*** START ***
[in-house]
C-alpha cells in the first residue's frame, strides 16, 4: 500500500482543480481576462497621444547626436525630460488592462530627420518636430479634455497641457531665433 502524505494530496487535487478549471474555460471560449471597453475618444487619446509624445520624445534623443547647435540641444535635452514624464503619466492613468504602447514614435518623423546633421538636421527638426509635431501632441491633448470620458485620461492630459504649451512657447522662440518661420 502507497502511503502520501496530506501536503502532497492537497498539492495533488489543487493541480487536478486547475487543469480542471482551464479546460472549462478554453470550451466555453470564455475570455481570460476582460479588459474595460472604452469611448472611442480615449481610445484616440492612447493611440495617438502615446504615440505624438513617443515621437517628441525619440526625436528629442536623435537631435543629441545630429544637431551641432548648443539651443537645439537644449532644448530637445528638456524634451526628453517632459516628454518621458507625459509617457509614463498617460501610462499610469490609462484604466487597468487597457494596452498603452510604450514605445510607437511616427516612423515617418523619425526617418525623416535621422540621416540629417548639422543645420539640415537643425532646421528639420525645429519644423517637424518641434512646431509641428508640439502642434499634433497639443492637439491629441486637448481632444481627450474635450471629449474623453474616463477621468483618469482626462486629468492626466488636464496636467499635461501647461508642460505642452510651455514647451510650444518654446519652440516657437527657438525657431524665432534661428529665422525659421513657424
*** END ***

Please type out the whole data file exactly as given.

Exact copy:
[in-house]
C-alpha cells in the first residue's frame, strides 16, 4: 500500500482543480481576462497621444547626436525630460488592462530627420518636430479634455497641457531665433 502524505494530496487535487478549471474555460471560449471597453475618444487619446509624445520624445534623443547647435540641444535635452514624464503619466492613468504602447514614435518623423546633421538636421527638426509635431501632441491633448470620458485620461492630459504649451512657447522662440518661420 502507497502511503502520501496530506501536503502532497492537497498539492495533488489543487493541480487536478486547475487543469480542471482551464479546460472549462478554453470550451466555453470564455475570455481570460476582460479588459474595460472604452469611448472611442480615449481610445484616440492612447493611440495617438502615446504615440505624438513617443515621437517628441525619440526625436528629442536623435537631435543629441545630429544637431551641432548648443539651443537645439537644449532644448530637445528638456524634451526628453517632459516628454518621458507625459509617457509614463498617460501610462499610469490609462484604466487597468487597457494596452498603452510604450514605445510607437511616427516612423515617418523619425526617418525623416535621422540621416540629417548639422543645420539640415537643425532646421528639420525645429519644423517637424518641434512646431509641428508640439502642434499634433497639443492637439491629441486637448481632444481627450474635450471629449474623453474616463477621468483618469482626462486629468492626466488636464496636467499635461501647461508642460505642452510651455514647451510650444518654446519652440516657437527657438525657431524665432534661428529665422525659421513657424